Omar Al Marzooqi from the UAE is optimistic about Paris prospects following his Asian Games medal triumph.


Omar Al Marzooqi from the UAE is optimistic about Paris prospects following his Asian Games medal triumph.

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Omar Al Marzooqi is accustomed to being the youngest competitor in the arena. Back in 2018, at the age of 15, he clinched the silver medal in individual showjumping at the Youth Olympics in Buenos Aires. This made him not only the youngest participant in the event but also the first Emirati to stand on the podium at a Youth Olympic Games.

Fast forward to last week in Hangzhou, where the now 20-year-old Al Marzooqi played a pivotal role in securing a team bronze for the UAE at the Asian Games. Additionally, he claimed a silver medal in the individual competition, besting his compatriot Abdullah Al Marri, who took home the bronze.

Both Al Marzooqi and Al Marri were integral members of the Emirati showjumping team that accomplished the historic feat of qualifying for the Paris 2024 Olympics earlier this year. While the UAE had previously sent riders for individual showjumping events, Paris 2024 will mark the first time the nation will field a complete team.

“The medal in Hangzhou wasn’t easy; it was a challenging competition, and the Paris Olympics will be, I think, generally tougher. But we’ll try our best,” Al Marzooqi conveyed to The National. He added, “It’s a new level for us, especially since the Olympics is something we’ve never experienced before. I’ll strive to give my best performance, aiming for a medal, of course. But more importantly, I want to leave the Olympics with a lasting impression of Omar Al Marzooqi, as well as the entire UAE riding team.”

While equestrianism is deeply rooted in UAE heritage, showjumping hasn’t always commanded the same attention as racing or endurance events. However, this narrative has been evolving in recent years.

Al Marzooqi acknowledges the significant role played by Sheikha Fatima bint Hazza Al Nahyan, stating, “Ten years ago, she initiated the Al Shiraa stables program with a focus on nurturing young riders, particularly from the local community. She took a monumental step in advancing the sport of showjumping, and it’s made a world of difference.

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We’re witnessing the tangible outcomes now—the talent, the dedication of UAE riders, all striving to achieve remarkable feats in the sport. It’s truly heartening to see the surge in support for the sport, especially with the emergence of new generations,” remarked Al Marzooqi.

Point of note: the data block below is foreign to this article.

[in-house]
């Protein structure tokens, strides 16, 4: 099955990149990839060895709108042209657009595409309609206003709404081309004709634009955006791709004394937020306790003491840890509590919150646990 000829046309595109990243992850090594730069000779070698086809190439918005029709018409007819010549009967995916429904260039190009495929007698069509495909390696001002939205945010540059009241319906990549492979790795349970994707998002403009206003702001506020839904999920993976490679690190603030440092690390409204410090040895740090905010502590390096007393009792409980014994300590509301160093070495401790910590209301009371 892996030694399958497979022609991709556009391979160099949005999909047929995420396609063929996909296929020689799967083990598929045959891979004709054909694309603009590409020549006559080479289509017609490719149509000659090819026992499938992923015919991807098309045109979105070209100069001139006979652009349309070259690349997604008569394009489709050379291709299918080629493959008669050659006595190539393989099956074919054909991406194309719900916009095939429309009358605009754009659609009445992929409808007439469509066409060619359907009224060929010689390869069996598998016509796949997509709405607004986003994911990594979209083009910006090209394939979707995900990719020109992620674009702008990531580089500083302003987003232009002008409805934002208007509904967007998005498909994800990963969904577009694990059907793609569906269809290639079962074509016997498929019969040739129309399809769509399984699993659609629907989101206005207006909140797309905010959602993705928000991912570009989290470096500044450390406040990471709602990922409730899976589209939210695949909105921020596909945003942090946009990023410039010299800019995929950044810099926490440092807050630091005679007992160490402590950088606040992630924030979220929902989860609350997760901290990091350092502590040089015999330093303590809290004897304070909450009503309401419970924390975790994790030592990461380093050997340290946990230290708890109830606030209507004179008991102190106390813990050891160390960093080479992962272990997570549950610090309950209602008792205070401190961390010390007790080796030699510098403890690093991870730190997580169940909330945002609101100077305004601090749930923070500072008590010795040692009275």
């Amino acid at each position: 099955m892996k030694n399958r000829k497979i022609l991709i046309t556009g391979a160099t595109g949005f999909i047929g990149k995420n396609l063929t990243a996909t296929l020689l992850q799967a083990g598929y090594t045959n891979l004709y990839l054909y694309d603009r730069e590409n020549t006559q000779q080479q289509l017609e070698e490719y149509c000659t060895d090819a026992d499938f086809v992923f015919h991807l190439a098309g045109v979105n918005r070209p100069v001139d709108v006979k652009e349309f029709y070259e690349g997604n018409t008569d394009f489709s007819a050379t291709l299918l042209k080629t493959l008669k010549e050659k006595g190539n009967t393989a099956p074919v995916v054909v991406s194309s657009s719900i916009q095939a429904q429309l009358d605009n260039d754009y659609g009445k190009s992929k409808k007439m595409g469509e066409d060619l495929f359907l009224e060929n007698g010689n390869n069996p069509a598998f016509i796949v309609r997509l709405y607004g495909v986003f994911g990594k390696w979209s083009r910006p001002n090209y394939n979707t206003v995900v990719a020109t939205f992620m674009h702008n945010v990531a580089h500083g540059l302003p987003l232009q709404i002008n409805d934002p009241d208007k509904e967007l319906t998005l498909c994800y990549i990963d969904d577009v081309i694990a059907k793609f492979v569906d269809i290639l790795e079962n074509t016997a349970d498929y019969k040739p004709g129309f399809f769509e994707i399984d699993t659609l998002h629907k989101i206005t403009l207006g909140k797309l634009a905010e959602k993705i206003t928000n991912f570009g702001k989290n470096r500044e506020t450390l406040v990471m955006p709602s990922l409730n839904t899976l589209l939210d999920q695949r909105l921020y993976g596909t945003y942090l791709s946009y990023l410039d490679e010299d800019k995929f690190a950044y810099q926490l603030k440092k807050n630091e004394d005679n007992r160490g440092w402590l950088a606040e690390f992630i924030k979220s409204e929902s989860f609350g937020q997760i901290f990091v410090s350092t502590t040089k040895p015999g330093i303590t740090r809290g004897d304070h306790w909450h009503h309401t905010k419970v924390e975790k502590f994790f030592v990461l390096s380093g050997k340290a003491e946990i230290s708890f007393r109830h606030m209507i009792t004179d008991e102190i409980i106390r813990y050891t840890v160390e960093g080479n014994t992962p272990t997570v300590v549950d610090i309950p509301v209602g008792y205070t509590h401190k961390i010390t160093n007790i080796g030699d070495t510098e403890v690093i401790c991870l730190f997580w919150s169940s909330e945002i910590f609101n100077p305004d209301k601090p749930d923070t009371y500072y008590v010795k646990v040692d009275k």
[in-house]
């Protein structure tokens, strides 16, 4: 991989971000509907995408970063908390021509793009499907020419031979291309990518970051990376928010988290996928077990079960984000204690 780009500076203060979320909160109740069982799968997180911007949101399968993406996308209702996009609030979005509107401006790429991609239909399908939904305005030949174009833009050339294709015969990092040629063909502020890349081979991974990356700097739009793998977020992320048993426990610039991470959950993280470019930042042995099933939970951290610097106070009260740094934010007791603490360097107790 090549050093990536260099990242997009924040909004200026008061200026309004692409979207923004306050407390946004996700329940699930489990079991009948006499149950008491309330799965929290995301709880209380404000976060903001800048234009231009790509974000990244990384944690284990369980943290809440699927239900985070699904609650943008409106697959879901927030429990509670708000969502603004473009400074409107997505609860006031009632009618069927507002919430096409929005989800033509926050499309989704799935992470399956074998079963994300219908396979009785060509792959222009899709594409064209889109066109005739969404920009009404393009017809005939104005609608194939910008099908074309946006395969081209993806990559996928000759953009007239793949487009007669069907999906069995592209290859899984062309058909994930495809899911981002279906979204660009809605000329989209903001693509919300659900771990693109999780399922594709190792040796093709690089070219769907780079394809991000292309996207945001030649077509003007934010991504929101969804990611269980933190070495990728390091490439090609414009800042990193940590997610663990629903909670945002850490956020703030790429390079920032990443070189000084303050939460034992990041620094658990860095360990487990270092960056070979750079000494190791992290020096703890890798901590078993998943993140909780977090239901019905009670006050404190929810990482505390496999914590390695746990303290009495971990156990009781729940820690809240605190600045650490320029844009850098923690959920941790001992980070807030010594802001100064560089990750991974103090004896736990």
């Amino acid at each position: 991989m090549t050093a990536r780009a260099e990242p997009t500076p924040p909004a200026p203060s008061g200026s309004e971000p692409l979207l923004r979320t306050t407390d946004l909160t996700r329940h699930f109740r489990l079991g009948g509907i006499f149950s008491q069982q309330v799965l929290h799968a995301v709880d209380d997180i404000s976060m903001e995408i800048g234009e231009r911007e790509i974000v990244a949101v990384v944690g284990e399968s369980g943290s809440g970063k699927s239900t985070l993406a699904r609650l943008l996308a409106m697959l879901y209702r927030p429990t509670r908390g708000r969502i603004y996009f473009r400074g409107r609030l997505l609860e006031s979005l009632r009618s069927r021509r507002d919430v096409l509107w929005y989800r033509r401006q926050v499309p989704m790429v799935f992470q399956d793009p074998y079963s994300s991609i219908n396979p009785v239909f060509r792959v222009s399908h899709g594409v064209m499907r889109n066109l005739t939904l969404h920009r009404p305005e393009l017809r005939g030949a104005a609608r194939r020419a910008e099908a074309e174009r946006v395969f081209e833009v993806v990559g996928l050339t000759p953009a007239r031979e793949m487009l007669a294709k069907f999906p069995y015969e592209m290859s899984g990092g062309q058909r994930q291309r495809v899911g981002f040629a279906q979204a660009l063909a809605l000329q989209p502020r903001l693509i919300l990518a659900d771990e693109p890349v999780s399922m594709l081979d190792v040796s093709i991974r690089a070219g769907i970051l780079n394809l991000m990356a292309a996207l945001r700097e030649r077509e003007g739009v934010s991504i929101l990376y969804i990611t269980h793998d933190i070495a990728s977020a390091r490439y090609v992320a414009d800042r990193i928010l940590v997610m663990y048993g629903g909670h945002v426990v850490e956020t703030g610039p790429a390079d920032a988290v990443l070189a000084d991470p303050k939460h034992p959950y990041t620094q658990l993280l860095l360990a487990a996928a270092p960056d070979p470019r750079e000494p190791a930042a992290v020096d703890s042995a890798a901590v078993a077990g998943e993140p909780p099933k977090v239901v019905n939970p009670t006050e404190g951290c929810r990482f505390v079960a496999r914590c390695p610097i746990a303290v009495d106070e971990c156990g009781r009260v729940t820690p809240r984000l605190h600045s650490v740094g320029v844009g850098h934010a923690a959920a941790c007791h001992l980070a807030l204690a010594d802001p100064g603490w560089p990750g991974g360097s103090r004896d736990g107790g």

Currently pursuing dual bachelor’s degrees in philosophy and psychology at Sorbonne University Abu Dhabi, Al Marzooqi acknowledges that his Youth Olympics medal provided an early career boost. However, he now views himself as a vastly more seasoned rider, armed with a wealth of experience. “I’ve learned to navigate almost any situation and handle the pressure effectively,” he affirmed. “The Asian Games in China posed a significant challenge because there were five Emirati riders vying for three medals, which meant two of us would miss out. It was a real test.”

The showjumping team’s remarkable haul of three medals—two individual and one team—marked a historic moment for the UAE at the Asian Games. With a total of 20 medals (five gold, five silver, 10 bronze) secured in Hangzhou, this event stands as the most successful Asian Games in the UAE’s history. This achievement represents an impressive seven-medal increase from their performance in Jakarta 2018, propelling the UAE from 20th to 16th place in the overall medals tally.

“This clearly demonstrates the unwavering support from our leaders for every sport,” emphasized Al Marzooqi. “Let’s talk about equestrian—it’s the sport of Arabs, one could say. The Arabs laid the foundation for this sport, so we must defend it and consistently present the best image of our community.”

The Asian Games also marked a significant milestone for women’s sports in the Emirates, with six of the 20 medals won by female athletes. Golds were clinched by Shamma Al Kalbani and Asma Al Hosani in jiu-jitsu, while Bishrelt Khorloodoi in judo and Balqees Abdulla in jiu-jitsu secured silver medals. Additionally, Hawraa Al Ajmi and Shamsa Al Ameri earned bronze in karate and jiu-jitsu, respectively.

In the closing ceremony, cyclist Safiya Al Sayegh proudly carried the UAE flag, while in the opening ceremony, shooter Ghaya Al Shuhail shared the flag-bearing honor with cyclist Ahmed Al Mansoori. Al Mansoori’s bronze in the omnium marked a historic moment as the first time an Arab athlete medaled in track cycling at an Asian Games.

While disciplines like jiu-jitsu and karate aren’t part of the Olympic program, Hangzhou provided a substantial boost for the UAE’s preparations for Paris 2024. The nation’s judokas and showjumpers stand a strong chance of gracing the podium.

As a 20-year-old, the prospect of participating in the Olympics is incredibly exciting. Insha’Allah, it won’t be a one-time occurrence; I hope to qualify for several more,” expressed Al Marzooqi with optimism.


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